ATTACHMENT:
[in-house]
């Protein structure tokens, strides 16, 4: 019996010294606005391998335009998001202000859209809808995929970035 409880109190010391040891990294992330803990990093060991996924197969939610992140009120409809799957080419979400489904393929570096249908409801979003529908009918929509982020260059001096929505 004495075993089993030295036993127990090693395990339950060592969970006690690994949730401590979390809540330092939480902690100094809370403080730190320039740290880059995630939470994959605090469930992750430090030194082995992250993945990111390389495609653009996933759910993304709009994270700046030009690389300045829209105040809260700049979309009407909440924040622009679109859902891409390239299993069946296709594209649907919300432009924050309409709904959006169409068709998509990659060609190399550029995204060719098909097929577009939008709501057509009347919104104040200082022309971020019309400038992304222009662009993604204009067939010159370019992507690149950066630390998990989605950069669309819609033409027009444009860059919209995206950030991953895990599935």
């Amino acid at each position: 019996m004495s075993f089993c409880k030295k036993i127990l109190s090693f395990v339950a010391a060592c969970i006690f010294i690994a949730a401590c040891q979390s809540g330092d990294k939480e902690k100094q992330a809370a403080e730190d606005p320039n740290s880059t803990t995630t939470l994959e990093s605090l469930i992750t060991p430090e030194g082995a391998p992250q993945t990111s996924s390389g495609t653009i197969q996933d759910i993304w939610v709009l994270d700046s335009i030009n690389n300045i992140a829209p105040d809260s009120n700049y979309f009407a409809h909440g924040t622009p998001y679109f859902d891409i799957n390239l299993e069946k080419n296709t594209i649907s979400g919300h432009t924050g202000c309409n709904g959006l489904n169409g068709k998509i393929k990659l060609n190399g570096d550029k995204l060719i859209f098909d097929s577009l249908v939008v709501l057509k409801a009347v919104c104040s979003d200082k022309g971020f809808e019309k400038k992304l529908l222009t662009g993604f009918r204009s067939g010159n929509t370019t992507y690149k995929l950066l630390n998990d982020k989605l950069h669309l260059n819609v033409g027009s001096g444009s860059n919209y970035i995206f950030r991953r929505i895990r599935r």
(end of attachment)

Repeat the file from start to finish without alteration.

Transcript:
[in-house]
């Protein structure tokens, strides 16, 4: 019996010294606005391998335009998001202000859209809808995929970035 409880109190010391040891990294992330803990990093060991996924197969939610992140009120409809799957080419979400489904393929570096249908409801979003529908009918929509982020260059001096929505 004495075993089993030295036993127990090693395990339950060592969970006690690994949730401590979390809540330092939480902690100094809370403080730190320039740290880059995630939470994959605090469930992750430090030194082995992250993945990111390389495609653009996933759910993304709009994270700046030009690389300045829209105040809260700049979309009407909440924040622009679109859902891409390239299993069946296709594209649907919300432009924050309409709904959006169409068709998509990659060609190399550029995204060719098909097929577009939008709501057509009347919104104040200082022309971020019309400038992304222009662009993604204009067939010159370019992507690149950066630390998990989605950069669309819609033409027009444009860059919209995206950030991953895990599935």
């Amino acid at each position: 019996m004495s075993f089993c409880k030295k036993i127990l109190s090693f395990v339950a010391a060592c969970i006690f010294i690994a949730a401590c040891q979390s809540g330092d990294k939480e902690k100094q992330a809370a403080e730190d606005p320039n740290s880059t803990t995630t939470l994959e990093s605090l469930i992750t060991p430090e030194g082995a391998p992250q993945t990111s996924s390389g495609t653009i197969q996933d759910i993304w939610v709009l994270d700046s335009i030009n690389n300045i992140a829209p105040d809260s009120n700049y979309f009407a409809h909440g924040t622009p998001y679109f859902d891409i799957n390239l299993e069946k080419n296709t594209i649907s979400g919300h432009t924050g202000c309409n709904g959006l489904n169409g068709k998509i393929k990659l060609n190399g570096d550029k995204l060719i859209f098909d097929s577009l249908v939008v709501l057509k409801a009347v919104c104040s979003d200082k022309g971020f809808e019309k400038k992304l529908l222009t662009g993604f009918r204009s067939g010159n929509t370019t992507y690149k995929l950066l630390n998990d982020k989605l950069h669309l260059n819609v033409g027009s001096g444009s860059n919209y970035i995206f950030r991953r929505i895990r599935r």